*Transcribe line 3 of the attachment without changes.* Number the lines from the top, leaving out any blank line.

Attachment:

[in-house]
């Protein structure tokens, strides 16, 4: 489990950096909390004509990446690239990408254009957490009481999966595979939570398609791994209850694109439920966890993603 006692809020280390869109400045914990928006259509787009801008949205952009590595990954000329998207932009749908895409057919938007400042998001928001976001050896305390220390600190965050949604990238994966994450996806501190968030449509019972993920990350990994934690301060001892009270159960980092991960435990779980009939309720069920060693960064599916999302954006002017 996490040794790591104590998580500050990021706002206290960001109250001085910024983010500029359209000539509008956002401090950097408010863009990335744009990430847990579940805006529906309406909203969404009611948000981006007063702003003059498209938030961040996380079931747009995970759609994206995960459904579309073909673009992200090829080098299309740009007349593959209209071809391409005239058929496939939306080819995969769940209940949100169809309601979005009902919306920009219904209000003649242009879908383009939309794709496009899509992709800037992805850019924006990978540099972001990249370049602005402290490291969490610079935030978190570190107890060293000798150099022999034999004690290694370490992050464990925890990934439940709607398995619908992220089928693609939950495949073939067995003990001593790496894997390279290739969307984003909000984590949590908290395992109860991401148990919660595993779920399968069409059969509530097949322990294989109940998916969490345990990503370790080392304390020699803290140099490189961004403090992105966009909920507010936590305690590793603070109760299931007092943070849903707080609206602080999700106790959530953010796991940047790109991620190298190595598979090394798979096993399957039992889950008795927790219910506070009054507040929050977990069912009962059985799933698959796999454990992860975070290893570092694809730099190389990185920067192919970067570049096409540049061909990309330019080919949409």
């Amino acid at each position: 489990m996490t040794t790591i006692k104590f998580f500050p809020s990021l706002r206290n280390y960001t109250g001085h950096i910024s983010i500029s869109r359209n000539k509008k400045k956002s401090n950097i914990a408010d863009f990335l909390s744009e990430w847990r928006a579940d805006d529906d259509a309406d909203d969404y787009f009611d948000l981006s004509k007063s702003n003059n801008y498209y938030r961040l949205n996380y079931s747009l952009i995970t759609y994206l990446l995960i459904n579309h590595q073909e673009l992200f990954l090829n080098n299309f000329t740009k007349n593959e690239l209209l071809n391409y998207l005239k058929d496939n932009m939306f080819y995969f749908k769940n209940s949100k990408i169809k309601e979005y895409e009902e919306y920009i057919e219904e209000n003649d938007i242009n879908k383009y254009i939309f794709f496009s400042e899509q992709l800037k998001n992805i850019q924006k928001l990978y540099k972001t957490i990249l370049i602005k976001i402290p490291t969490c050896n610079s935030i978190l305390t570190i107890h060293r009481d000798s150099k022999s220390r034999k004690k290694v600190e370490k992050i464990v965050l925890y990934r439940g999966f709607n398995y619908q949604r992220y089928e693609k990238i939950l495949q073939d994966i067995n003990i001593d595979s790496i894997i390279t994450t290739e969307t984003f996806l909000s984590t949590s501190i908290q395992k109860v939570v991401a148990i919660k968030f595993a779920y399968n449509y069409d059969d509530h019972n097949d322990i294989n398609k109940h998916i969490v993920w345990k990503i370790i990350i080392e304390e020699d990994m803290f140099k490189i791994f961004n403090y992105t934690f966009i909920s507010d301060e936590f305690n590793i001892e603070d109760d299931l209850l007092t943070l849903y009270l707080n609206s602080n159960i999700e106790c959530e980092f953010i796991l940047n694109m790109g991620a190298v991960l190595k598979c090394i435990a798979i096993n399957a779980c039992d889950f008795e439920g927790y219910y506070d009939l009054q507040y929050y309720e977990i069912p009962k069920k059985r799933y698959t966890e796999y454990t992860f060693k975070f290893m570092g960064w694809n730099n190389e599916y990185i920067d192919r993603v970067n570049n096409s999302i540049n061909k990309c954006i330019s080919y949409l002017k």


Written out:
């Amino acid at each position: 489990m996490t040794t790591i006692k104590f998580f500050p809020s990021l706002r206290n280390y960001t109250g001085h950096i910024s983010i500029s869109r359209n000539k509008k400045k956002s401090n950097i914990a408010d863009f990335l909390s744009e990430w847990r928006a579940d805006d529906d259509a309406d909203d969404y787009f009611d948000l981006s004509k007063s702003n003059n801008y498209y938030r961040l949205n996380y079931s747009l952009i995970t759609y994206l990446l995960i459904n579309h590595q073909e673009l992200f990954l090829n080098n299309f000329t740009k007349n593959e690239l209209l071809n391409y998207l005239k058929d496939n932009m939306f080819y995969f749908k769940n209940s949100k990408i169809k309601e979005y895409e009902e919306y920009i057919e219904e209000n003649d938007i242009n879908k383009y254009i939309f794709f496009s400042e899509q992709l800037k998001n992805i850019q924006k928001l990978y540099k972001t957490i990249l370049i602005k976001i402290p490291t969490c050896n610079s935030i978190l305390t570190i107890h060293r009481d000798s150099k022999s220390r034999k004690k290694v600190e370490k992050i464990v965050l925890y990934r439940g999966f709607n398995y619908q949604r992220y089928e693609k990238i939950l495949q073939d994966i067995n003990i001593d595979s790496i894997i390279t994450t290739e969307t984003f996806l909000s984590t949590s501190i908290q395992k109860v939570v991401a148990i919660k968030f595993a779920y399968n449509y069409d059969d509530h019972n097949d322990i294989n398609k109940h998916i969490v993920w345990k990503i370790i990350i080392e304390e020699d990994m803290f140099k490189i791994f961004n403090y992105t934690f966009i909920s507010d301060e936590f305690n590793i001892e603070d109760d299931l209850l007092t943070l849903y009270l707080n609206s602080n159960i999700e106790c959530e980092f953010i796991l940047n694109m790109g991620a190298v991960l190595k598979c090394i435990a798979i096993n399957a779980c039992d889950f008795e439920g927790y219910y506070d009939l009054q507040y929050y309720e977990i069912p009962k069920k059985r799933y698959t966890e796999y454990t992860f060693k975070f290893m570092g960064w694809n730099n190389e599916y990185i920067d192919r993603v970067n570049n096409s999302i540049n061909k990309c954006i330019s080919y949409l002017k």